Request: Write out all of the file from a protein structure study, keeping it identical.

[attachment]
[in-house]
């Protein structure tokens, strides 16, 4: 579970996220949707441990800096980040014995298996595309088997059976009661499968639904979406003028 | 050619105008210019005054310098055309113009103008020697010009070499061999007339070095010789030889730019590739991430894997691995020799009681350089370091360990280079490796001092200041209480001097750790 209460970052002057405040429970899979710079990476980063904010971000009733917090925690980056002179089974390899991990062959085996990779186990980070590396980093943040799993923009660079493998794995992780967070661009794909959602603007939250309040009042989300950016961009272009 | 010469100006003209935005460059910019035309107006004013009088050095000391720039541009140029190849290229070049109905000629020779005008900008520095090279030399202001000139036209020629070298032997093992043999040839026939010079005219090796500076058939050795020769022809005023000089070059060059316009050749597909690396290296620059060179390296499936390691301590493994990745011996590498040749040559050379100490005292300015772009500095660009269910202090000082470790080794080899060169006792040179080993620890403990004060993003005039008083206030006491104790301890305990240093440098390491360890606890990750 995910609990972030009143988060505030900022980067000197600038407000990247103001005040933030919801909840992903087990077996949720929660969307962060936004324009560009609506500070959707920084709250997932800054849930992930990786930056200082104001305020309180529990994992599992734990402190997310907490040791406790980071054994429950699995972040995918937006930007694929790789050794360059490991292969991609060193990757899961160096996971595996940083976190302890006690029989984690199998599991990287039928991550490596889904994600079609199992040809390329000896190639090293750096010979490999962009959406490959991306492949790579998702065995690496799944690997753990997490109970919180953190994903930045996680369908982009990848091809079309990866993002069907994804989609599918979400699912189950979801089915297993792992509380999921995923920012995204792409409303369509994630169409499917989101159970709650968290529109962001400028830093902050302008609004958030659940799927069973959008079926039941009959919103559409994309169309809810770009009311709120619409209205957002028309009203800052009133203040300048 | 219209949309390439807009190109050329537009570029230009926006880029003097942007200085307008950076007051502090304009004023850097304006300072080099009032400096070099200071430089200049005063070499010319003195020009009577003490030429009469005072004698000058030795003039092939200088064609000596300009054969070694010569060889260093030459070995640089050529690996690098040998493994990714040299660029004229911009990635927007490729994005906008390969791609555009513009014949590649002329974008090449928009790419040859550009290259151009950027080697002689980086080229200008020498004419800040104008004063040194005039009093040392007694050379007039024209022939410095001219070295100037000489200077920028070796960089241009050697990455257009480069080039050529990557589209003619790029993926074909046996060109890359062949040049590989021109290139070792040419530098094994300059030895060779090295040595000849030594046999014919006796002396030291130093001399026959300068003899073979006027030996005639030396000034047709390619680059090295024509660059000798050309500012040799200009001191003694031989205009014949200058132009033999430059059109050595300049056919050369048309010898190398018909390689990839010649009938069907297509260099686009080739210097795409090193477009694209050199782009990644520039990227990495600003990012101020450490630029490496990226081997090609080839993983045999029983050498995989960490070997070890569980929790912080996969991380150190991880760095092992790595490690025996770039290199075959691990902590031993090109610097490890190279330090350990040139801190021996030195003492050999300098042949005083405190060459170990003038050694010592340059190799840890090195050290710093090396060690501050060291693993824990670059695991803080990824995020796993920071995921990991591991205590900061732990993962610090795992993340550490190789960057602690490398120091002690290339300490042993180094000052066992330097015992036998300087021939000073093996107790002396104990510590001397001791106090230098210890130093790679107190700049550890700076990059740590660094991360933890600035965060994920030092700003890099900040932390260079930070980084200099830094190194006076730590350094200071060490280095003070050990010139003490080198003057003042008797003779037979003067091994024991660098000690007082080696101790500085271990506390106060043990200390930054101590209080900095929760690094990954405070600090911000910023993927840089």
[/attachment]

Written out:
[in-house]
């Protein structure tokens, strides 16, 4: 579970996220949707441990800096980040014995298996595309088997059976009661499968639904979406003028 | 050619105008210019005054310098055309113009103008020697010009070499061999007339070095010789030889730019590739991430894997691995020799009681350089370091360990280079490796001092200041209480001097750790 209460970052002057405040429970899979710079990476980063904010971000009733917090925690980056002179089974390899991990062959085996990779186990980070590396980093943040799993923009660079493998794995992780967070661009794909959602603007939250309040009042989300950016961009272009 | 010469100006003209935005460059910019035309107006004013009088050095000391720039541009140029190849290229070049109905000629020779005008900008520095090279030399202001000139036209020629070298032997093992043999040839026939010079005219090796500076058939050795020769022809005023000089070059060059316009050749597909690396290296620059060179390296499936390691301590493994990745011996590498040749040559050379100490005292300015772009500095660009269910202090000082470790080794080899060169006792040179080993620890403990004060993003005039008083206030006491104790301890305990240093440098390491360890606890990750 995910609990972030009143988060505030900022980067000197600038407000990247103001005040933030919801909840992903087990077996949720929660969307962060936004324009560009609506500070959707920084709250997932800054849930992930990786930056200082104001305020309180529990994992599992734990402190997310907490040791406790980071054994429950699995972040995918937006930007694929790789050794360059490991292969991609060193990757899961160096996971595996940083976190302890006690029989984690199998599991990287039928991550490596889904994600079609199992040809390329000896190639090293750096010979490999962009959406490959991306492949790579998702065995690496799944690997753990997490109970919180953190994903930045996680369908982009990848091809079309990866993002069907994804989609599918979400699912189950979801089915297993792992509380999921995923920012995204792409409303369509994630169409499917989101159970709650968290529109962001400028830093902050302008609004958030659940799927069973959008079926039941009959919103559409994309169309809810770009009311709120619409209205957002028309009203800052009133203040300048 | 219209949309390439807009190109050329537009570029230009926006880029003097942007200085307008950076007051502090304009004023850097304006300072080099009032400096070099200071430089200049005063070499010319003195020009009577003490030429009469005072004698000058030795003039092939200088064609000596300009054969070694010569060889260093030459070995640089050529690996690098040998493994990714040299660029004229911009990635927007490729994005906008390969791609555009513009014949590649002329974008090449928009790419040859550009290259151009950027080697002689980086080229200008020498004419800040104008004063040194005039009093040392007694050379007039024209022939410095001219070295100037000489200077920028070796960089241009050697990455257009480069080039050529990557589209003619790029993926074909046996060109890359062949040049590989021109290139070792040419530098094994300059030895060779090295040595000849030594046999014919006796002396030291130093001399026959300068003899073979006027030996005639030396000034047709390619680059090295024509660059000798050309500012040799200009001191003694031989205009014949200058132009033999430059059109050595300049056919050369048309010898190398018909390689990839010649009938069907297509260099686009080739210097795409090193477009694209050199782009990644520039990227990495600003990012101020450490630029490496990226081997090609080839993983045999029983050498995989960490070997070890569980929790912080996969991380150190991880760095092992790595490690025996770039290199075959691990902590031993090109610097490890190279330090350990040139801190021996030195003492050999300098042949005083405190060459170990003038050694010592340059190799840890090195050290710093090396060690501050060291693993824990670059695991803080990824995020796993920071995921990991591991205590900061732990993962610090795992993340550490190789960057602690490398120091002690290339300490042993180094000052066992330097015992036998300087021939000073093996107790002396104990510590001397001791106090230098210890130093790679107190700049550890700076990059740590660094991360933890600035965060994920030092700003890099900040932390260079930070980084200099830094190194006076730590350094200071060490280095003070050990010139003490080198003057003042008797003779037979003067091994024991660098000690007082080696101790500085271990506390106060043990200390930054101590209080900095929760690094990954405070600090911000910023993927840089």